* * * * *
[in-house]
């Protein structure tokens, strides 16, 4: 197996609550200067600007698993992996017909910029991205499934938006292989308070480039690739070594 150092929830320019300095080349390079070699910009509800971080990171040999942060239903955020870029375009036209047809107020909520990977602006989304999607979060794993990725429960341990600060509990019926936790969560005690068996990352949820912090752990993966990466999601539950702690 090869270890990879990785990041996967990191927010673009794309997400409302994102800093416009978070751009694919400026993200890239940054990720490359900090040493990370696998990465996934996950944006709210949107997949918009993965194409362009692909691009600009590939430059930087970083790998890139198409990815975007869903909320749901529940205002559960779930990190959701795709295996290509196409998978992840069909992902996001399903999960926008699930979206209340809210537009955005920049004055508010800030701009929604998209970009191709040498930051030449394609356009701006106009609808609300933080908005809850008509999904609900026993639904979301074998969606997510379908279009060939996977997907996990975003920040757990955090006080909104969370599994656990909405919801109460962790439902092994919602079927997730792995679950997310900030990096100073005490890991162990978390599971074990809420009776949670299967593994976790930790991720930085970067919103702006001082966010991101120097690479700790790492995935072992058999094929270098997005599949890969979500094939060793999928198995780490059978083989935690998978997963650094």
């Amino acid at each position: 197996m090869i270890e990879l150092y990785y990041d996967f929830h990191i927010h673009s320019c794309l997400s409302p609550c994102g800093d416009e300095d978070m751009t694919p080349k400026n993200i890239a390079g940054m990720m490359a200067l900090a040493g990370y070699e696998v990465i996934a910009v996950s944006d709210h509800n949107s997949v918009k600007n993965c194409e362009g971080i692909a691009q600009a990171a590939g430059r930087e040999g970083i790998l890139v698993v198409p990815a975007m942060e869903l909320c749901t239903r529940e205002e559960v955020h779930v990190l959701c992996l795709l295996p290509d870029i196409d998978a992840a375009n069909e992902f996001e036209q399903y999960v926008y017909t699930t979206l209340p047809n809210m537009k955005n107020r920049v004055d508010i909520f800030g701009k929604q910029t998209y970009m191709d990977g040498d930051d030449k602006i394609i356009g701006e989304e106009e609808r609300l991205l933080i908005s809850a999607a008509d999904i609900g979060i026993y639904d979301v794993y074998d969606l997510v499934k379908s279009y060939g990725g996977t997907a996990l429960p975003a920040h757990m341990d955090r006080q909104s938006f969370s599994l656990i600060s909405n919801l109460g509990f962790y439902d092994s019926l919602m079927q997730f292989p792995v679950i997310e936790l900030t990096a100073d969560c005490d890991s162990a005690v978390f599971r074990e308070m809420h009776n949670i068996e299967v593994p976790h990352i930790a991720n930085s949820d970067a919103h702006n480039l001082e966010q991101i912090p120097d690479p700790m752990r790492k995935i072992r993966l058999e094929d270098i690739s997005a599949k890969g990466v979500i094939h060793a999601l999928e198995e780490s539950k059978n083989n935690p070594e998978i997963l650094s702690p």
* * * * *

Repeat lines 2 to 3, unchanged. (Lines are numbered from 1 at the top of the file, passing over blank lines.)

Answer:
């Protein structure tokens, strides 16, 4: 197996609550200067600007698993992996017909910029991205499934938006292989308070480039690739070594 150092929830320019300095080349390079070699910009509800971080990171040999942060239903955020870029375009036209047809107020909520990977602006989304999607979060794993990725429960341990600060509990019926936790969560005690068996990352949820912090752990993966990466999601539950702690 090869270890990879990785990041996967990191927010673009794309997400409302994102800093416009978070751009694919400026993200890239940054990720490359900090040493990370696998990465996934996950944006709210949107997949918009993965194409362009692909691009600009590939430059930087970083790998890139198409990815975007869903909320749901529940205002559960779930990190959701795709295996290509196409998978992840069909992902996001399903999960926008699930979206209340809210537009955005920049004055508010800030701009929604998209970009191709040498930051030449394609356009701006106009609808609300933080908005809850008509999904609900026993639904979301074998969606997510379908279009060939996977997907996990975003920040757990955090006080909104969370599994656990909405919801109460962790439902092994919602079927997730792995679950997310900030990096100073005490890991162990978390599971074990809420009776949670299967593994976790930790991720930085970067919103702006001082966010991101120097690479700790790492995935072992058999094929270098997005599949890969979500094939060793999928198995780490059978083989935690998978997963650094």
């Amino acid at each position: 197996m090869i270890e990879l150092y990785y990041d996967f929830h990191i927010h673009s320019c794309l997400s409302p609550c994102g800093d416009e300095d978070m751009t694919p080349k400026n993200i890239a390079g940054m990720m490359a200067l900090a040493g990370y070699e696998v990465i996934a910009v996950s944006d709210h509800n949107s997949v918009k600007n993965c194409e362009g971080i692909a691009q600009a990171a590939g430059r930087e040999g970083i790998l890139v698993v198409p990815a975007m942060e869903l909320c749901t239903r529940e205002e559960v955020h779930v990190l959701c992996l795709l295996p290509d870029i196409d998978a992840a375009n069909e992902f996001e036209q399903y999960v926008y017909t699930t979206l209340p047809n809210m537009k955005n107020r920049v004055d508010i909520f800030g701009k929604q910029t998209y970009m191709d990977g040498d930051d030449k602006i394609i356009g701006e989304e106009e609808r609300l991205l933080i908005s809850a999607a008509d999904i609900g979060i026993y639904d979301v794993y074998d969606l997510v499934k379908s279009y060939g990725g996977t997907a996990l429960p975003a920040h757990m341990d955090r006080q909104s938006f969370s599994l656990i600060s909405n919801l109460g509990f962790y439902d092994s019926l919602m079927q997730f292989p792995v679950i997310e936790l900030t990096a100073d969560c005490d890991s162990a005690v978390f599971r074990e308070m809420h009776n949670i068996e299967v593994p976790h990352i930790a991720n930085s949820d970067a919103h702006n480039l001082e966010q991101i912090p120097d690479p700790m752990r790492k995935i072992r993966l058999e094929d270098i690739s997005a599949k890969g990466v979500i094939h060793a999601l999928e198995e780490s539950k059978n083989n935690p070594e998978i997963l650094s702690p």